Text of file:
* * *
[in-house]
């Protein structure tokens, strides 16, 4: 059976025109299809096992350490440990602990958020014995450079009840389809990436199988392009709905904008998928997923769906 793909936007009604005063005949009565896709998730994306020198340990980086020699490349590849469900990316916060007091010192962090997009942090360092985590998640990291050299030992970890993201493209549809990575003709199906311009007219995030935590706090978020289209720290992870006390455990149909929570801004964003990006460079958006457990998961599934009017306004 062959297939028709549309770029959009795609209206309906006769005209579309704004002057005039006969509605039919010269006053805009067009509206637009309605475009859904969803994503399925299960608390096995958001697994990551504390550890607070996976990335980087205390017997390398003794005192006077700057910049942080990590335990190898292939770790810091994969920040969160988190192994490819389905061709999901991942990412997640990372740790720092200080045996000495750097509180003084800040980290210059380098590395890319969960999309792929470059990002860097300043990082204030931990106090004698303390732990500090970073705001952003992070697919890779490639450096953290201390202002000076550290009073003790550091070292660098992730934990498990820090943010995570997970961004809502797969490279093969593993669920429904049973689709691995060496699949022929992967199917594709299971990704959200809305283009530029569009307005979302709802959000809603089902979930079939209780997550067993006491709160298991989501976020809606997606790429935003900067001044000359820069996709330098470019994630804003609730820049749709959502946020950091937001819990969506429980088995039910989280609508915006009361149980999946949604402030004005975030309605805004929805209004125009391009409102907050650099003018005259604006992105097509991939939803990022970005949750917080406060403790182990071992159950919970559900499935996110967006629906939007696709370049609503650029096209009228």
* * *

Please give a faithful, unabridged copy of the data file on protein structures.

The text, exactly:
[in-house]
């Protein structure tokens, strides 16, 4: 059976025109299809096992350490440990602990958020014995450079009840389809990436199988392009709905904008998928997923769906 793909936007009604005063005949009565896709998730994306020198340990980086020699490349590849469900990316916060007091010192962090997009942090360092985590998640990291050299030992970890993201493209549809990575003709199906311009007219995030935590706090978020289209720290992870006390455990149909929570801004964003990006460079958006457990998961599934009017306004 062959297939028709549309770029959009795609209206309906006769005209579309704004002057005039006969509605039919010269006053805009067009509206637009309605475009859904969803994503399925299960608390096995958001697994990551504390550890607070996976990335980087205390017997390398003794005192006077700057910049942080990590335990190898292939770790810091994969920040969160988190192994490819389905061709999901991942990412997640990372740790720092200080045996000495750097509180003084800040980290210059380098590395890319969960999309792929470059990002860097300043990082204030931990106090004698303390732990500090970073705001952003992070697919890779490639450096953290201390202002000076550290009073003790550091070292660098992730934990498990820090943010995570997970961004809502797969490279093969593993669920429904049973689709691995060496699949022929992967199917594709299971990704959200809305283009530029569009307005979302709802959000809603089902979930079939209780997550067993006491709160298991989501976020809606997606790429935003900067001044000359820069996709330098470019994630804003609730820049749709959502946020950091937001819990969506429980088995039910989280609508915006009361149980999946949604402030004005975030309605805004929805209004125009391009409102907050650099003018005259604006992105097509991939939803990022970005949750917080406060403790182990071992159950919970559900499935996110967006629906939007696709370049609503650029096209009228």